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14 May 2019 | Story Thabo Kessah | Photo Tsepo Moeketsi
Prof Ashafa
Prof Ashafa’s research documents plants used by the Basotho in the management of different ailments.

The Phytomedicine and Phytopharmacology Research Programme (PPRP) in the Department of Plant Sciences on the Qwaqwa Campus researches the biological effects of medicinal plants used in the folkloric medicine of the Eastern Free State, particularly to explore the values and contribution of indigenous knowledge systems (IKS) towards broader scientific research. This is according to the programme’s principal investigator and researcher, NRF C2-rated researcher, Professor Anofi Ashafa. 

 “Our research is mainly aimed at documenting plants used by the Basotho in the management of different ailments and to further discover, isolate, and purify active phytoconstituents that are responsible for disease curation or amelioration, thereby assisting in the global promotion of accessible and affordable medication in developing countries,” said Prof Ashafa. 

Since 2012, the PPRP has worked extensively on Basotho medicinal plants (BMP) used as antimicrobials, antioxidants, antidiabetics, antitubercular, anticancer, anthelmintic, and antidiarrheal agents, starting from biological activities up to the  evaluation of the toxicity of these plants for the kidney, liver, and heart functions in order to establish safe dosage parameters. These activities have led to the discovery of four potent antidiabetic biomolecules that are awaiting the processes of patency and commercialisation. Additional outputs include 104 published peer-reviewed articles , 7 postdoctoral fellows, 6 PhDs, 9 master’s, and 16 honours graduates.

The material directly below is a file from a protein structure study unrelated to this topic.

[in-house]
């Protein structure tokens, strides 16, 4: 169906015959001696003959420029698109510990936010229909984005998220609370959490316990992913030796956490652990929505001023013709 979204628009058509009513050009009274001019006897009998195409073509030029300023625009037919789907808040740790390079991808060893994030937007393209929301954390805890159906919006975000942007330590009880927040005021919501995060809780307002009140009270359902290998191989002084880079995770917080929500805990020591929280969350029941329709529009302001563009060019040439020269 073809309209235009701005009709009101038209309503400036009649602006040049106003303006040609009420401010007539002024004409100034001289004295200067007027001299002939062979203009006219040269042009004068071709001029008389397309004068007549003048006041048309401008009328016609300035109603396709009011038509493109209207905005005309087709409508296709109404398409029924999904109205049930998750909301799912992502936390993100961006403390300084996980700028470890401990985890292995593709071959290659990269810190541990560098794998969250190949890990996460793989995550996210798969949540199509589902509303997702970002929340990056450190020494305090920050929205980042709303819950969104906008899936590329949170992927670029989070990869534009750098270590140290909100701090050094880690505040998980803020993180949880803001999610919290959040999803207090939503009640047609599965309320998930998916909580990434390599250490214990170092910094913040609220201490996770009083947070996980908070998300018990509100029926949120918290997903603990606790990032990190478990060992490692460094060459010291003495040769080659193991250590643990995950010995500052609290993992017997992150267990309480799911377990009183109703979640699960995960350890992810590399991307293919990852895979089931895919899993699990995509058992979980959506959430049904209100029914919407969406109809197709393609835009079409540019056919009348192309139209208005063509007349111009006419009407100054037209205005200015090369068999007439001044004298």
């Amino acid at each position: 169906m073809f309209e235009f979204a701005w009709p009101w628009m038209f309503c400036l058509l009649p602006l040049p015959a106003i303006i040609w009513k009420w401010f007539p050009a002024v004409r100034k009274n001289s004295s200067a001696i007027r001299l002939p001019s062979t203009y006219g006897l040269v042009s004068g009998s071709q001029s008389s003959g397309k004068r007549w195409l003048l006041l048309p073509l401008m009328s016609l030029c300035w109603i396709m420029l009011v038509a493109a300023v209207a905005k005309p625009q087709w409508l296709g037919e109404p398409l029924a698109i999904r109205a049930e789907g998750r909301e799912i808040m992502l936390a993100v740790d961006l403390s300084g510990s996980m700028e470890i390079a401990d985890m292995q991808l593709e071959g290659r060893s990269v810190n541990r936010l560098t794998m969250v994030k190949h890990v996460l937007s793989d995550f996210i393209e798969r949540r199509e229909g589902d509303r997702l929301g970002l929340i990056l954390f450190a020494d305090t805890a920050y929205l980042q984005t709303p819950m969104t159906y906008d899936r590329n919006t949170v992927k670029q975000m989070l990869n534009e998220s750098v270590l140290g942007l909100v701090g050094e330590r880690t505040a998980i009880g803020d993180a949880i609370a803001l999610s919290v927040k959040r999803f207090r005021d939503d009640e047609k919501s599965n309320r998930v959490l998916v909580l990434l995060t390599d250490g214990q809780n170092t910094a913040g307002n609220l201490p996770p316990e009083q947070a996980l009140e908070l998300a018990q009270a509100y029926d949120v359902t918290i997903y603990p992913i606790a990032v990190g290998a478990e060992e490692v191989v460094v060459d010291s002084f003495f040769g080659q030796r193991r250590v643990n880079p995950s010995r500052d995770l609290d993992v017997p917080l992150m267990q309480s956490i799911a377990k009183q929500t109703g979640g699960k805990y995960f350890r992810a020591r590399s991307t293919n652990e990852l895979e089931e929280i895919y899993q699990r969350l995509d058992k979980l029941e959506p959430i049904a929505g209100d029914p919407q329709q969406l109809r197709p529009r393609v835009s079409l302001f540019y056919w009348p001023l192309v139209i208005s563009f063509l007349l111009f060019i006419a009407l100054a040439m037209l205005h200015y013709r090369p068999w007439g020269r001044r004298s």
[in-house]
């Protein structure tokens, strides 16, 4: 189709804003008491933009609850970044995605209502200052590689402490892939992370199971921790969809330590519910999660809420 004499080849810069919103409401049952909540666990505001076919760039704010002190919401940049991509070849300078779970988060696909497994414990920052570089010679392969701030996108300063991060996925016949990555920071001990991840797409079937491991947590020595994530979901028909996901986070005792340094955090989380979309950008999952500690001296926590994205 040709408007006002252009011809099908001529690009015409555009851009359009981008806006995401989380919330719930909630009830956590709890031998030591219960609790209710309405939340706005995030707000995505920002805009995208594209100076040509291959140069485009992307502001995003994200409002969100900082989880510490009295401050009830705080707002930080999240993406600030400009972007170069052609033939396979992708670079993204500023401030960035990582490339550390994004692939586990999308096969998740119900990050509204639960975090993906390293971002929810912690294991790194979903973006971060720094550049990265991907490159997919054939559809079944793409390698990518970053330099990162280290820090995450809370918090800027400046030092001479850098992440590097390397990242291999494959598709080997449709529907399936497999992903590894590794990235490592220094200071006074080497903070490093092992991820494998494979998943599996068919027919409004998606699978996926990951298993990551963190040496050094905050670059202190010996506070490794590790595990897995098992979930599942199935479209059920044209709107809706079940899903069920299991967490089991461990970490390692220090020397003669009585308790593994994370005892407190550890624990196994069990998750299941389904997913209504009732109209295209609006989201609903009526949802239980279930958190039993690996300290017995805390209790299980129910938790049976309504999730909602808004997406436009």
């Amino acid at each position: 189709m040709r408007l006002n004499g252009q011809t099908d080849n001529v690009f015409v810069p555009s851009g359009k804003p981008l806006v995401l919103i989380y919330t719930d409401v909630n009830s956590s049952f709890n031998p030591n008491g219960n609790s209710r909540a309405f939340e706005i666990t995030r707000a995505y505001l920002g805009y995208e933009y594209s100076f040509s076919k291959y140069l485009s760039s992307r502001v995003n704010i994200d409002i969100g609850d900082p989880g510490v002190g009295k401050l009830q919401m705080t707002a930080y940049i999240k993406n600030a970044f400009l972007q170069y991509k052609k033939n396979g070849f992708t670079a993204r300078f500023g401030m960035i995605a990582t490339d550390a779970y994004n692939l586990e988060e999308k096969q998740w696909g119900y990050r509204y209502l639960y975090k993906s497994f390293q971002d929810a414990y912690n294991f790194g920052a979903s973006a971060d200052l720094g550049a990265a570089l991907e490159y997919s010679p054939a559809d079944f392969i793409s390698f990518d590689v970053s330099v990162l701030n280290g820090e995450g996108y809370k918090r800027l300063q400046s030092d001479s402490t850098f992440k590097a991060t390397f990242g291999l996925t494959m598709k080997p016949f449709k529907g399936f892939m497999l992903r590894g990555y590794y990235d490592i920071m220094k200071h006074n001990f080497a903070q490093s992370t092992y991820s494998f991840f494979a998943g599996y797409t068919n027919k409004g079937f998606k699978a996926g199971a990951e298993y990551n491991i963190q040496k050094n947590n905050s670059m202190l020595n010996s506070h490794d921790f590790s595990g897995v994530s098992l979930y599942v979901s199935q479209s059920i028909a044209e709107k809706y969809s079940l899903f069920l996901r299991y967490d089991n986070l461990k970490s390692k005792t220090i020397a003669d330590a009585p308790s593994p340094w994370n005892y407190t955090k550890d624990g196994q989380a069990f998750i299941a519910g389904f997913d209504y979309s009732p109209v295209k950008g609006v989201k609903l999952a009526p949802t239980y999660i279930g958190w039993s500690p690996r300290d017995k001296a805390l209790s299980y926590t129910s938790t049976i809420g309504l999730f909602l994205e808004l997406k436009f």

“Our research informs teaching and the development of expertise in ethnobotany, 
phytomedicine, and phytopharmacology in order to contribute to the National Development Plan (NDP) through human capacity development, skills, and knowledge transfer.

The group is also investigating some medicinal plants on the endangered red list of the South African National Biodiversity Institute (SANBI), through micropropagation and field trials as well as proposing conservation strategies to preserve these valuable species.

The PPRP consists of postdoctoral fellows, PhD, master’s, and honours students and research is done in collaboration with several local and international universities as well as the Agricultural Research Council of South Africa. 


News Archive

I don’t see myself as a star, says Wayde
2016-09-20

Description: Wayde and Rynhardt celebration Tags: Wayde and Rynhardt celebration

The achievements of Wayde van Niekerk and his
fellow Kovsie athlete, Rynardt van Rensburg,
at the Olympic Games, were celebrated during
a celebration ceremony for them on
15 September 2016 in the Callie Human Centre.
Photo: Johan Roux

The environment surrounding him has changed a lot over the past few weeks, but Wayde van Niekerk doesn’t see himself as superstar. The 400 m Olympic champion is embracing being back home and is feeling the love of the Kovsie family that helped him reach great heights.

“I see this (the Bloemfontein Campus) as a place where I can find peace,” the University of the Free State (UFS) athlete said at a celebration ceremony on 15 September 2016 for him and fellow Olympian, Rynardt van Rensburg. The event celebrated their achievements after participation in the Olympic Games in Rio de Janeiro, Brazil. Their coaches, Tannie Ans Botha and Derek van Rensburg, were also honoured.

Van Niekerk looks ahead
“I am always excited to get back home,” Van Niekerk said. Everybody who means something to him is in Bloemfontein and on this campus. “I thank you for believing in me. I am only 24 years old and still have quite a few years left to keep on doing what I do.” He also conducted the official opening of the new KovsieFit gymnasium in the Callie Human Centre.

According to Prof Nicky Morgan, acting Vice-Chancellor and Rector, the attendees had “Wayde fever”. “We can’t really say thank you enough – at least for the association we have had with you (Van Niekerk) over the years.”

Rynardt didn’t expect best in Rio

 “I see this (the Bloemfontein Campus)
as a place where I can find peace.”

Van Rensburg reached the semi-finals in Rio and ran a personal best of 1:45.33 in the 800 m. “If we don’t have support, we won’t be able to do this,” he said.
Although his form was improving prior to the Olympics, he didn’t expect to run a personal best. “My dad (and coach) kept believing in me and telling me it is possible to do.”

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